References

Catchpole K. To Err is Human: Building a Safer Health System.Washington (DC): National Academies Press; 2010

Weaver SJ, Dy SM, Rosen MA. Team training in healthcare: a narrative synthesis of the literature. BMJ Safety and Quality. 2014; 23

Maternity is a part of the whole safety system

02 July 2018
2 min read
Volume 26 · Issue 7

Abstract

Training to ensure safety in maternity care is an important consideration for every health professional. But why, asks Louise Silverton, is there so much variation across services?

Safety is high up on the health agenda—and rightly so. Providing evidence-based, safe, quality care, first time, is effective and makes efficient use of resources. However, there is one aspect that puzzles me, and that is why we are not better at sharing good practice. This is true between care sectors and specialties as well as within them. Regular readings of Roy Lilley's thought-provoking blogs on NHS management and policy (https://ihm.org.uk/roy-lilley-nhsmanagers/) and the Academy of Fabulous Stuff (https://fabnhsstuff.net/), a website that aims to share best practice, simply makes me scratch my head.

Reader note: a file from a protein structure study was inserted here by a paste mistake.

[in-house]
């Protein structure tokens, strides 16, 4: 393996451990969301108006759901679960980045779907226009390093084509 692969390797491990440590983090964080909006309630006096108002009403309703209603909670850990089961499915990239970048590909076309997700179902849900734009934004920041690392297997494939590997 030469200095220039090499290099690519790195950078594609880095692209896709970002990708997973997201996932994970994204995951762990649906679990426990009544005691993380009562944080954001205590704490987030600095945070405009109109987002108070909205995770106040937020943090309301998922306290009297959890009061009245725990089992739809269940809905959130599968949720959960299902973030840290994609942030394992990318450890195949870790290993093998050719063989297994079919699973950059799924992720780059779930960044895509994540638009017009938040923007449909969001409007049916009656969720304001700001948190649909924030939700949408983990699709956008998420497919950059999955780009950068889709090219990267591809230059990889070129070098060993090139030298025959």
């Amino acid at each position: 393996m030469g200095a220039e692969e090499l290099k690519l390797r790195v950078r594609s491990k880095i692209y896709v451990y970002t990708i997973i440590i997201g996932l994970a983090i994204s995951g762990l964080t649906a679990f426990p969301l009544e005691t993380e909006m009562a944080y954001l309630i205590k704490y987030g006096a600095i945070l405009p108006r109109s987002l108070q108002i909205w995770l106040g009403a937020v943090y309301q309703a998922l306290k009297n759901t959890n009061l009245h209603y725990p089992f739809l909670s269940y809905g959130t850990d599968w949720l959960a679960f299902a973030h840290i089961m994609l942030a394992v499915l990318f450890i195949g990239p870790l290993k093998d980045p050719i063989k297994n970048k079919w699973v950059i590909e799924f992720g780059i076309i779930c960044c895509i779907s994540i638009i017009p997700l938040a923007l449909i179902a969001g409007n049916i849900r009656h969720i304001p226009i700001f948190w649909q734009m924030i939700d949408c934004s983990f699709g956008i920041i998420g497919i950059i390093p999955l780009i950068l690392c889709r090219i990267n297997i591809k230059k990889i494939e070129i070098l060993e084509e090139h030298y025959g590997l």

How much time does it take to roll out best practice and why does it take so long? How is it that some changes occur much quicker than others? Change is not fast, but it should not be glacial.

Human factors are defined as:

‘Enhancing clinical performance through an understanding of the effects of teamwork, tasks, equipment, workspace, culture and organisation on human behaviour and abilities and application of that knowledge in clinical settings.’

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